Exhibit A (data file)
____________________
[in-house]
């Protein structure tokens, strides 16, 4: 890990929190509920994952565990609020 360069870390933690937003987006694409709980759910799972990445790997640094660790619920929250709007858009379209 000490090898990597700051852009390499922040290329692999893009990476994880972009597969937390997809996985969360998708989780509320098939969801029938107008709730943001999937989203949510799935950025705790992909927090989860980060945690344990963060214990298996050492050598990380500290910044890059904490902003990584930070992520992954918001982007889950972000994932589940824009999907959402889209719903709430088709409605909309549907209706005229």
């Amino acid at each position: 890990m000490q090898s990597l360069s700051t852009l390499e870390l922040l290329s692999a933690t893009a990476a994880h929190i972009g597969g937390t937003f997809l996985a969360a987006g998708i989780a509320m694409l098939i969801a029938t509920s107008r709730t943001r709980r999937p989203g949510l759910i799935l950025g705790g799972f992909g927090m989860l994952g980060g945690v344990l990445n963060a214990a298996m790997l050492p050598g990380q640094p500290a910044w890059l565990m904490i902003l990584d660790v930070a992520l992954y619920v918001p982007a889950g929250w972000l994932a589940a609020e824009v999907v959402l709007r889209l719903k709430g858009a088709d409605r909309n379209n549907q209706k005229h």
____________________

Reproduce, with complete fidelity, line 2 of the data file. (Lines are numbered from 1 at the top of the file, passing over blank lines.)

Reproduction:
């Protein structure tokens, strides 16, 4: 890990929190509920994952565990609020 360069870390933690937003987006694409709980759910799972990445790997640094660790619920929250709007858009379209 000490090898990597700051852009390499922040290329692999893009990476994880972009597969937390997809996985969360998708989780509320098939969801029938107008709730943001999937989203949510799935950025705790992909927090989860980060945690344990963060214990298996050492050598990380500290910044890059904490902003990584930070992520992954918001982007889950972000994932589940824009999907959402889209719903709430088709409605909309549907209706005229």